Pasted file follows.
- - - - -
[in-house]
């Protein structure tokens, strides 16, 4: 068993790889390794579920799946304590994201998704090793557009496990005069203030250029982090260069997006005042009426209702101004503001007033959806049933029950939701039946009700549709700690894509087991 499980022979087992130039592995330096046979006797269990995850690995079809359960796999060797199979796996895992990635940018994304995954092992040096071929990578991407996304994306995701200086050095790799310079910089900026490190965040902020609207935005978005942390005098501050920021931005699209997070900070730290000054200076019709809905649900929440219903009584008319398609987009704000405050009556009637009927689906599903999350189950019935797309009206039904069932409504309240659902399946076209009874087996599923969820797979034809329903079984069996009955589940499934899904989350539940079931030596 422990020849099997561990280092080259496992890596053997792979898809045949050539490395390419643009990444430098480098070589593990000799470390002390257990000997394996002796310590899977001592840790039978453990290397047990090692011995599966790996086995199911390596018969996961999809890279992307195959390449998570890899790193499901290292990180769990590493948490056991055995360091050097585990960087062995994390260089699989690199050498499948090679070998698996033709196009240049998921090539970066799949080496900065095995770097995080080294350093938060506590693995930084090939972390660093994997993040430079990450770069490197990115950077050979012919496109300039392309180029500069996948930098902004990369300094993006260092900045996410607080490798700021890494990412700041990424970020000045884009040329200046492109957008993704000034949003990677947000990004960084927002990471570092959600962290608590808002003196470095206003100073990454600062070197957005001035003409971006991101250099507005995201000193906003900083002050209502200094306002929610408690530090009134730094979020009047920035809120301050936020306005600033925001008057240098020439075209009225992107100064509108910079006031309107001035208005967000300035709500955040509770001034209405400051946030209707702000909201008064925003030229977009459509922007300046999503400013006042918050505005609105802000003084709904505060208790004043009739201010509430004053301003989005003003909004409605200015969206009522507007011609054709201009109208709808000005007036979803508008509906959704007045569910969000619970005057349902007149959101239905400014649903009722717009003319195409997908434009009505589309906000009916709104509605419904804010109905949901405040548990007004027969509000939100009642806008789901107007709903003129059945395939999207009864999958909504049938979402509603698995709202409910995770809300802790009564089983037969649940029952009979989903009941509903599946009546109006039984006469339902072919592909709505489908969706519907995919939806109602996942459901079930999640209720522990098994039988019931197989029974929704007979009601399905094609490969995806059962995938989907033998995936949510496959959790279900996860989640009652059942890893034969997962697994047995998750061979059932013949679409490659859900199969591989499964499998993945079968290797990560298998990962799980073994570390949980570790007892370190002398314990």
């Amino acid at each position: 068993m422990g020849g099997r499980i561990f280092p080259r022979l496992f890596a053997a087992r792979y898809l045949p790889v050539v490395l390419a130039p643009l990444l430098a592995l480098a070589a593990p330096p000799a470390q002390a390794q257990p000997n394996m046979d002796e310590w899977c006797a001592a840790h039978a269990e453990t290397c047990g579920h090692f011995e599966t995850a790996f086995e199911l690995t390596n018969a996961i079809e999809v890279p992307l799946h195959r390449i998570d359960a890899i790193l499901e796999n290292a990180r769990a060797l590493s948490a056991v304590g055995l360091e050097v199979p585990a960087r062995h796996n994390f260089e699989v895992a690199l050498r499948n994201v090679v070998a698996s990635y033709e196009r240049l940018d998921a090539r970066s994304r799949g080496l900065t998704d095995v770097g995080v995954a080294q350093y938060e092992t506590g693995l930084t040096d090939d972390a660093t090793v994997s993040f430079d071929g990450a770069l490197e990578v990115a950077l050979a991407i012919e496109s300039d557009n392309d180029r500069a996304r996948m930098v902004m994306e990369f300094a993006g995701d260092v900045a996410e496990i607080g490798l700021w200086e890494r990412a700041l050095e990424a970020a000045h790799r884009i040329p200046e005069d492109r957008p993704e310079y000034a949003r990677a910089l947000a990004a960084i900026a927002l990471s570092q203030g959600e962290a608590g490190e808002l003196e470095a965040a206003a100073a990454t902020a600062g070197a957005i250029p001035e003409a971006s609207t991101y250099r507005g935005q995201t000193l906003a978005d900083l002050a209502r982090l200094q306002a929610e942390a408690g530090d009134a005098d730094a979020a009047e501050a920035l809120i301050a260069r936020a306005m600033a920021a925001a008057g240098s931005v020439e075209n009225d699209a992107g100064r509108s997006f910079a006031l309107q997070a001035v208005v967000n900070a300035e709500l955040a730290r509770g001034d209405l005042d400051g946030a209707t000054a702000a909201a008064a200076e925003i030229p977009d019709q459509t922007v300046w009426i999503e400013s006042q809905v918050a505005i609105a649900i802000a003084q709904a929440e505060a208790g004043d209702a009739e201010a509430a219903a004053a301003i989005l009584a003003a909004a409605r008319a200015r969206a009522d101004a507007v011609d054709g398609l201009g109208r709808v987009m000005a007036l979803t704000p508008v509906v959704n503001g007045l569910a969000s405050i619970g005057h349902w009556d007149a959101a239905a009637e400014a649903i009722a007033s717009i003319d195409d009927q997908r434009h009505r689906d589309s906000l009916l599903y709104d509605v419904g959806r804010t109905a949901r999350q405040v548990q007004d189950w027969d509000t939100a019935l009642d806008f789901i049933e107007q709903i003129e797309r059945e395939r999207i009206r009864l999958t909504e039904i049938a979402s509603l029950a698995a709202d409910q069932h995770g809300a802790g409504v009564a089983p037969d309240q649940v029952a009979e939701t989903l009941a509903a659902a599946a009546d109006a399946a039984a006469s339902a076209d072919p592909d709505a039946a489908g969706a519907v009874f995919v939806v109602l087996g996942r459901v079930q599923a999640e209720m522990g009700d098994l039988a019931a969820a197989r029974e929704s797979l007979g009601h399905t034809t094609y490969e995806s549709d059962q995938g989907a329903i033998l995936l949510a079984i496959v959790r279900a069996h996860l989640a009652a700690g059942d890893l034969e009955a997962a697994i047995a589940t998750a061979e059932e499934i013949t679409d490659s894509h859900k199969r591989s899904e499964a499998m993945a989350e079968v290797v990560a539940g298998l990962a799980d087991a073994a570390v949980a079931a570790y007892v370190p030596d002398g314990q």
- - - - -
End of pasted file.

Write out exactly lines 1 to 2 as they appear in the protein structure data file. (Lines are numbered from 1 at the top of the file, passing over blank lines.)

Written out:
[in-house]
């Protein structure tokens, strides 16, 4: 068993790889390794579920799946304590994201998704090793557009496990005069203030250029982090260069997006005042009426209702101004503001007033959806049933029950939701039946009700549709700690894509087991 499980022979087992130039592995330096046979006797269990995850690995079809359960796999060797199979796996895992990635940018994304995954092992040096071929990578991407996304994306995701200086050095790799310079910089900026490190965040902020609207935005978005942390005098501050920021931005699209997070900070730290000054200076019709809905649900929440219903009584008319398609987009704000405050009556009637009927689906599903999350189950019935797309009206039904069932409504309240659902399946076209009874087996599923969820797979034809329903079984069996009955589940499934899904989350539940079931030596 422990020849099997561990280092080259496992890596053997792979898809045949050539490395390419643009990444430098480098070589593990000799470390002390257990000997394996002796310590899977001592840790039978453990290397047990090692011995599966790996086995199911390596018969996961999809890279992307195959390449998570890899790193499901290292990180769990590493948490056991055995360091050097585990960087062995994390260089699989690199050498499948090679070998698996033709196009240049998921090539970066799949080496900065095995770097995080080294350093938060506590693995930084090939972390660093994997993040430079990450770069490197990115950077050979012919496109300039392309180029500069996948930098902004990369300094993006260092900045996410607080490798700021890494990412700041990424970020000045884009040329200046492109957008993704000034949003990677947000990004960084927002990471570092959600962290608590808002003196470095206003100073990454600062070197957005001035003409971006991101250099507005995201000193906003900083002050209502200094306002929610408690530090009134730094979020009047920035809120301050936020306005600033925001008057240098020439075209009225992107100064509108910079006031309107001035208005967000300035709500955040509770001034209405400051946030209707702000909201008064925003030229977009459509922007300046999503400013006042918050505005609105802000003084709904505060208790004043009739201010509430004053301003989005003003909004409605200015969206009522507007011609054709201009109208709808000005007036979803508008509906959704007045569910969000619970005057349902007149959101239905400014649903009722717009003319195409997908434009009505589309906000009916709104509605419904804010109905949901405040548990007004027969509000939100009642806008789901107007709903003129059945395939999207009864999958909504049938979402509603698995709202409910995770809300802790009564089983037969649940029952009979989903009941509903599946009546109006039984006469339902072919592909709505489908969706519907995919939806109602996942459901079930999640209720522990098994039988019931197989029974929704007979009601399905094609490969995806059962995938989907033998995936949510496959959790279900996860989640009652059942890893034969997962697994047995998750061979059932013949679409490659859900199969591989499964499998993945079968290797990560298998990962799980073994570390949980570790007892370190002398314990």